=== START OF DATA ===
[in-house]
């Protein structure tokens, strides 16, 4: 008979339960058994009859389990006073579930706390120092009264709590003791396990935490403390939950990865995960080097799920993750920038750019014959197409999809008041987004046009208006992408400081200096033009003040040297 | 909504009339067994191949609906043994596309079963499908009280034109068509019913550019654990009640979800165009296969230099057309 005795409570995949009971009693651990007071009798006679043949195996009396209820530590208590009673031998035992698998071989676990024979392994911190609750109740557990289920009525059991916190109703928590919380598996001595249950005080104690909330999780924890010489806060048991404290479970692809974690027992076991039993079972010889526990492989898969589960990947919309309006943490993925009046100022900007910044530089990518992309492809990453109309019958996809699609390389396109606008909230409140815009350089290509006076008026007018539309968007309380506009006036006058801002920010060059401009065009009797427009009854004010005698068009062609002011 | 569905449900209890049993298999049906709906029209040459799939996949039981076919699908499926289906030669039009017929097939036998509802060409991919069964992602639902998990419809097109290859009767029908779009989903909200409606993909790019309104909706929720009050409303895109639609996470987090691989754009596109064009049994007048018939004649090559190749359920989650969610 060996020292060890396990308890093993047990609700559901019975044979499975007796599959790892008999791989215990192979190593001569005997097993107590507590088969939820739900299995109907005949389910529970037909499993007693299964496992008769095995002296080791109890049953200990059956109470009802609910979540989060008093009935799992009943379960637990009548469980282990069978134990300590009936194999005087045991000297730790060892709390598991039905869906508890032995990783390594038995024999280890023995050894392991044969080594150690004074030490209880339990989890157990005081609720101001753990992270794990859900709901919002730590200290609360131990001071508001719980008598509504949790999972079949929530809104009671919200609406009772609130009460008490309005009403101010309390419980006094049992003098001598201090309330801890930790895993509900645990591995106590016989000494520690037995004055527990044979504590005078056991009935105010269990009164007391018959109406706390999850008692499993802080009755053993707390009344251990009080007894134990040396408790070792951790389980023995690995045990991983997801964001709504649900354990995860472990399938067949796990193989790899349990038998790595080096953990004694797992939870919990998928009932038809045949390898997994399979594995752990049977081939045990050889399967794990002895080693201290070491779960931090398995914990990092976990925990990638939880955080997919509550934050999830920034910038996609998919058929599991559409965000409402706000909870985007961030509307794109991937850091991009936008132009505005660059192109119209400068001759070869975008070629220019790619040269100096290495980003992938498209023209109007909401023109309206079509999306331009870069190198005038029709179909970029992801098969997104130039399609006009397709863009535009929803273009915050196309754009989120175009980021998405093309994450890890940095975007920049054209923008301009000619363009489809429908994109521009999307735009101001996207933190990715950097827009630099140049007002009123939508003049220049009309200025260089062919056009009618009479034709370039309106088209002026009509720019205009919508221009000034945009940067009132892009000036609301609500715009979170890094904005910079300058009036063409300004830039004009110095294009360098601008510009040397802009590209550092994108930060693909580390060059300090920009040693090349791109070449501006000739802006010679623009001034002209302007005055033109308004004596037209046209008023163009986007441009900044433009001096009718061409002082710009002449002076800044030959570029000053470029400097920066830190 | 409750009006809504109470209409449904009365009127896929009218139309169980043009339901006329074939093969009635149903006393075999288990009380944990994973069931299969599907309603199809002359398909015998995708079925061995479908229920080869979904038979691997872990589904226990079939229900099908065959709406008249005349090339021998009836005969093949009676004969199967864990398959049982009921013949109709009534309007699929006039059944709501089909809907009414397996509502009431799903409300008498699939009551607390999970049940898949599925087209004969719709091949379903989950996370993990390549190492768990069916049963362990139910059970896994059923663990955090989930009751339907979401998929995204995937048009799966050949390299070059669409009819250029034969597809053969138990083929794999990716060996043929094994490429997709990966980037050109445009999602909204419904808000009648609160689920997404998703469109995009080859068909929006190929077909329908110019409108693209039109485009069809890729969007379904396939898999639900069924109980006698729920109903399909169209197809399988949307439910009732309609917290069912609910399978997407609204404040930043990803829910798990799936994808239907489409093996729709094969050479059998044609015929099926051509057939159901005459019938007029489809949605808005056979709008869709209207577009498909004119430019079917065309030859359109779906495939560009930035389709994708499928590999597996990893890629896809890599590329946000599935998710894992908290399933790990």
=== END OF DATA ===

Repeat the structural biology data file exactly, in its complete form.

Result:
[in-house]
């Protein structure tokens, strides 16, 4: 008979339960058994009859389990006073579930706390120092009264709590003791396990935490403390939950990865995960080097799920993750920038750019014959197409999809008041987004046009208006992408400081200096033009003040040297 | 909504009339067994191949609906043994596309079963499908009280034109068509019913550019654990009640979800165009296969230099057309 005795409570995949009971009693651990007071009798006679043949195996009396209820530590208590009673031998035992698998071989676990024979392994911190609750109740557990289920009525059991916190109703928590919380598996001595249950005080104690909330999780924890010489806060048991404290479970692809974690027992076991039993079972010889526990492989898969589960990947919309309006943490993925009046100022900007910044530089990518992309492809990453109309019958996809699609390389396109606008909230409140815009350089290509006076008026007018539309968007309380506009006036006058801002920010060059401009065009009797427009009854004010005698068009062609002011 | 569905449900209890049993298999049906709906029209040459799939996949039981076919699908499926289906030669039009017929097939036998509802060409991919069964992602639902998990419809097109290859009767029908779009989903909200409606993909790019309104909706929720009050409303895109639609996470987090691989754009596109064009049994007048018939004649090559190749359920989650969610 060996020292060890396990308890093993047990609700559901019975044979499975007796599959790892008999791989215990192979190593001569005997097993107590507590088969939820739900299995109907005949389910529970037909499993007693299964496992008769095995002296080791109890049953200990059956109470009802609910979540989060008093009935799992009943379960637990009548469980282990069978134990300590009936194999005087045991000297730790060892709390598991039905869906508890032995990783390594038995024999280890023995050894392991044969080594150690004074030490209880339990989890157990005081609720101001753990992270794990859900709901919002730590200290609360131990001071508001719980008598509504949790999972079949929530809104009671919200609406009772609130009460008490309005009403101010309390419980006094049992003098001598201090309330801890930790895993509900645990591995106590016989000494520690037995004055527990044979504590005078056991009935105010269990009164007391018959109406706390999850008692499993802080009755053993707390009344251990009080007894134990040396408790070792951790389980023995690995045990991983997801964001709504649900354990995860472990399938067949796990193989790899349990038998790595080096953990004694797992939870919990998928009932038809045949390898997994399979594995752990049977081939045990050889399967794990002895080693201290070491779960931090398995914990990092976990925990990638939880955080997919509550934050999830920034910038996609998919058929599991559409965000409402706000909870985007961030509307794109991937850091991009936008132009505005660059192109119209400068001759070869975008070629220019790619040269100096290495980003992938498209023209109007909401023109309206079509999306331009870069190198005038029709179909970029992801098969997104130039399609006009397709863009535009929803273009915050196309754009989120175009980021998405093309994450890890940095975007920049054209923008301009000619363009489809429908994109521009999307735009101001996207933190990715950097827009630099140049007002009123939508003049220049009309200025260089062919056009009618009479034709370039309106088209002026009509720019205009919508221009000034945009940067009132892009000036609301609500715009979170890094904005910079300058009036063409300004830039004009110095294009360098601008510009040397802009590209550092994108930060693909580390060059300090920009040693090349791109070449501006000739802006010679623009001034002209302007005055033109308004004596037209046209008023163009986007441009900044433009001096009718061409002082710009002449002076800044030959570029000053470029400097920066830190 | 409750009006809504109470209409449904009365009127896929009218139309169980043009339901006329074939093969009635149903006393075999288990009380944990994973069931299969599907309603199809002359398909015998995708079925061995479908229920080869979904038979691997872990589904226990079939229900099908065959709406008249005349090339021998009836005969093949009676004969199967864990398959049982009921013949109709009534309007699929006039059944709501089909809907009414397996509502009431799903409300008498699939009551607390999970049940898949599925087209004969719709091949379903989950996370993990390549190492768990069916049963362990139910059970896994059923663990955090989930009751339907979401998929995204995937048009799966050949390299070059669409009819250029034969597809053969138990083929794999990716060996043929094994490429997709990966980037050109445009999602909204419904808000009648609160689920997404998703469109995009080859068909929006190929077909329908110019409108693209039109485009069809890729969007379904396939898999639900069924109980006698729920109903399909169209197809399988949307439910009732309609917290069912609910399978997407609204404040930043990803829910798990799936994808239907489409093996729709094969050479059998044609015929099926051509057939159901005459019938007029489809949605808005056979709008869709209207577009498909004119430019079917065309030859359109779906495939560009930035389709994708499928590999597996990893890629896809890599590329946000599935998710894992908290399933790990």